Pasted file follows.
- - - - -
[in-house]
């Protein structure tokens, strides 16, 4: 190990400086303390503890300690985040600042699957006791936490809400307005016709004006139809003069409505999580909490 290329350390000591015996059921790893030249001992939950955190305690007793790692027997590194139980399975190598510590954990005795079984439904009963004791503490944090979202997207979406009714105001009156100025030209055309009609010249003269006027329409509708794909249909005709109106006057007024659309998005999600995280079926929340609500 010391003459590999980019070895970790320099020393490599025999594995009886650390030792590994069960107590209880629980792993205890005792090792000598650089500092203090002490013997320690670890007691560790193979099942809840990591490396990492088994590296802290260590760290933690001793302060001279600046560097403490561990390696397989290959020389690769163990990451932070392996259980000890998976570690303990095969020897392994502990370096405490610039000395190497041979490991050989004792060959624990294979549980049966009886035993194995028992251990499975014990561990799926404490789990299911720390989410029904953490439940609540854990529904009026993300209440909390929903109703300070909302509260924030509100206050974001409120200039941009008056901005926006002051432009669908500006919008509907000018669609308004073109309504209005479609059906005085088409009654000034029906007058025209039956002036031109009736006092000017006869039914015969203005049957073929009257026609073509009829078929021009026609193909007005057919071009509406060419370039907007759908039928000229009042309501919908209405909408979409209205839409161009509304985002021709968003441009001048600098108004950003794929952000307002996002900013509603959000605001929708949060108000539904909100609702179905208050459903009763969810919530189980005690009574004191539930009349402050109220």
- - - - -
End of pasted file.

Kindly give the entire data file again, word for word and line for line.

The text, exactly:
[in-house]
């Protein structure tokens, strides 16, 4: 190990400086303390503890300690985040600042699957006791936490809400307005016709004006139809003069409505999580909490 290329350390000591015996059921790893030249001992939950955190305690007793790692027997590194139980399975190598510590954990005795079984439904009963004791503490944090979202997207979406009714105001009156100025030209055309009609010249003269006027329409509708794909249909005709109106006057007024659309998005999600995280079926929340609500 010391003459590999980019070895970790320099020393490599025999594995009886650390030792590994069960107590209880629980792993205890005792090792000598650089500092203090002490013997320690670890007691560790193979099942809840990591490396990492088994590296802290260590760290933690001793302060001279600046560097403490561990390696397989290959020389690769163990990451932070392996259980000890998976570690303990095969020897392994502990370096405490610039000395190497041979490991050989004792060959624990294979549980049966009886035993194995028992251990499975014990561990799926404490789990299911720390989410029904953490439940609540854990529904009026993300209440909390929903109703300070909302509260924030509100206050974001409120200039941009008056901005926006002051432009669908500006919008509907000018669609308004073109309504209005479609059906005085088409009654000034029906007058025209039956002036031109009736006092000017006869039914015969203005049957073929009257026609073509009829078929021009026609193909007005057919071009509406060419370039907007759908039928000229009042309501919908209405909408979409209205839409161009509304985002021709968003441009001048600098108004950003794929952000307002996002900013509603959000605001929708949060108000539904909100609702179905208050459903009763969810919530189980005690009574004191539930009349402050109220």